Monday, April 2, 2012

Judgement Begins At The House of God

Jesus cleanses the temple in a scene from
"Jesus of Nazareth" (1977)
   Today being the second day of Passion Week, I wanted to look at an event that caught my attention as I was reading through the Gospel of Matthew yesterday. It refers to Jesus' cleansing of the temple on the day following His triumphant entry into Jerusalem, which I reflected on in yesterday's post. On a personal note, I particularly like how this event is portrayed in the 1977 movie "Jesus of Nazareth" that I later watched as a child. The film makers imagined Christ paraphrasing the prophetic words of Isaiah 1:21 - "Jerusalem! The faithful city! She that was full of justice, has become a harlot!" - before proceeding to clean the temple.

   This event can be found described in all four Gospels - Matthew 21:12-13, Mark 11:15-17, Luke 19:45-46, and John 2:13-17. Of these, I thought I'd use the description provided by the Gospel of John here:

"The Passover of the Jews was at hand, and Jesus went up to Jerusalem. In the temple he found those who were selling oxen and sheep and pigeons, and the money-changers sitting there. And making a whip of cords, he drove them all out of the temple, with the sheep and oxen. And he poured out the coins of the money-changers and overturned their tables. And he told those who sold the pigeons, “Take these things away; do not make my Father's house a house of trade.” His disciples remembered that it was written, “Zeal for your house will consume me.” - John 2:13-17, ESV

   Christ never ceases to amaze. The day before, we saw His soul was in distress during His triumphal entry, as He anticipates His coming suffering under the full potency of the Father's divine anger against the sins of human kind. Now, He almost seems a different man. I used to hold to the popular perception of "gentle Jesus, meek and mild", and imagine Him as a "nice guy" when I was growing up. The more I am coming to know Him through Scripture, the more that I see that He is anything but a "nice guy"; we must never forget that this Person emerging through the pages of Scripture is God the Son, the second person of the Trinity, the eternally existing and omnipotent Word through whom all creation was made.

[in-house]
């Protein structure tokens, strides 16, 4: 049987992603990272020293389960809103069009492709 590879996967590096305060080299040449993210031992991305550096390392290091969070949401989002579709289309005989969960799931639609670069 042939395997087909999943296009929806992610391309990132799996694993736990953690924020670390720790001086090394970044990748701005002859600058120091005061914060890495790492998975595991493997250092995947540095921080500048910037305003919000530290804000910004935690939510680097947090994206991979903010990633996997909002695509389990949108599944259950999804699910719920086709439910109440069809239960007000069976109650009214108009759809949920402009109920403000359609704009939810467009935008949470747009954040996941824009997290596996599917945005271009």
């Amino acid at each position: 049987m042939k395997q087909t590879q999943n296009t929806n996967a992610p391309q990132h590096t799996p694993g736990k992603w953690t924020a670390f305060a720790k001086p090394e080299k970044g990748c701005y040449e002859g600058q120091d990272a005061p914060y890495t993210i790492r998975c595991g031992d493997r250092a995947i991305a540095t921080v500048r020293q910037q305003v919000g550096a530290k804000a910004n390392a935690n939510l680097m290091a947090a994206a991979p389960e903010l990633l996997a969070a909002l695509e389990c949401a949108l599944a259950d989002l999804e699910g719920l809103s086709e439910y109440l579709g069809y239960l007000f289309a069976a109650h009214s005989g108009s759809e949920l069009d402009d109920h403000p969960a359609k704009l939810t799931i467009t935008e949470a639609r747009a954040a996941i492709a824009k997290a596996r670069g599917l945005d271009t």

I was struck that Jesus, after surveying the goings-on in the temple, deliberately sat down and took the time to make a whip out of cords in an act of premeditated aggression. See the fire blazing in the Master's eyes! See the sinews of His strong hands, as He fashions the instrument of His anger! Christ makes no attempt to invoke diplomacy and engage in polite, negotiated conversation. The Lord of glory storms into His temple, people and animals fleeing before the lashes of His whip, as He kicks tables over and flings their money to the ground. What has made the Saviour so angry?

   No one needs ask; Christ Himself roars the accusation with pointed finger - "a house of trade!"; "a den of robbers!"  This is the reason for the Master's potent fury - the desecration of reducing His holy house into a place of commerce and profit; a department store! a foreign exchange counter! When God had first instituted the sacrificial system for worship and sin offerings in the Old Testament, He had commanded that each person was to personally pick and bring the best bull from his herd or lamb from his flock, or if too poor, turtledoves or pigeons. By the time of Christ, worship had lost all sense of truth, meaning or spirit. Corrupted by the emptiness of an external show of religious observances and devoid of true holiness, it had made a mockery of the spirit of God's law by turning the temple into a department store for the worshipper to buy the animals that he needed instead of bringing them himself. For those Jews coming from outside Israel to worship at Jerusalem, money changers had set up business to exchange their currency and buy the animals that they needed. Oh, how the righteous anger of Jesus must have burned as He saw this the previous day!

   It was as I was thinking over this passage that the words from the first Epistle of Peter hit me like a lightning bolt:

"For the time has come for judgment to begin at the house of God; and if it begins with us first, what will be the end of those who do not obey the gospel of God?” - 1 Peter 4:17, NKJV

   Dearly beloved, let us contemplate this verse during Holy Week - God is not mocked or partial; He will set His own house in order first before He ventures to judge those who do not belong to His kingdom. Christ will cleanse His church of every evil that corrupts and distorts His gospel, with stern measures if He has to. This is a very sobering thought, for the the temple of God is not to be found in humble parishes, church buildings or impressive cathedrals; it is not a congregation or denomination. No, indeed, for the Apostle Paul writing to the Corinthian church states the truth of the matter:

"Do you not know that you are God's temple and that the Spirit of God dwells in you? If anyone defiles the temple of God, God will destroy him. For the temple of God is holy, which temple you are.” - 1 Corinthians 3:16-17, NKJV

   If the Master were to come into my temple today, what would He see? Would I be able to look Him in the eye, or cast my eyes to the ground in shame? Would I hear the words "Well done, good and faithful servant!", or would I hear the kind of words that He used upon those who He drove out with whips in Jerusalem? Knowing that He will begin with me, is my conscience clear? Let us examine ourselves and if we find our temple in disorder, let us repent and confess our sins to Him, knowing that "if we confess our sins, He is faithful and just to forgive our sins and cleanse us from all unrighteousness." - 1 John 1:19, NKJV

   See you in the next post for Passion Week!
- The Wisdom Seeker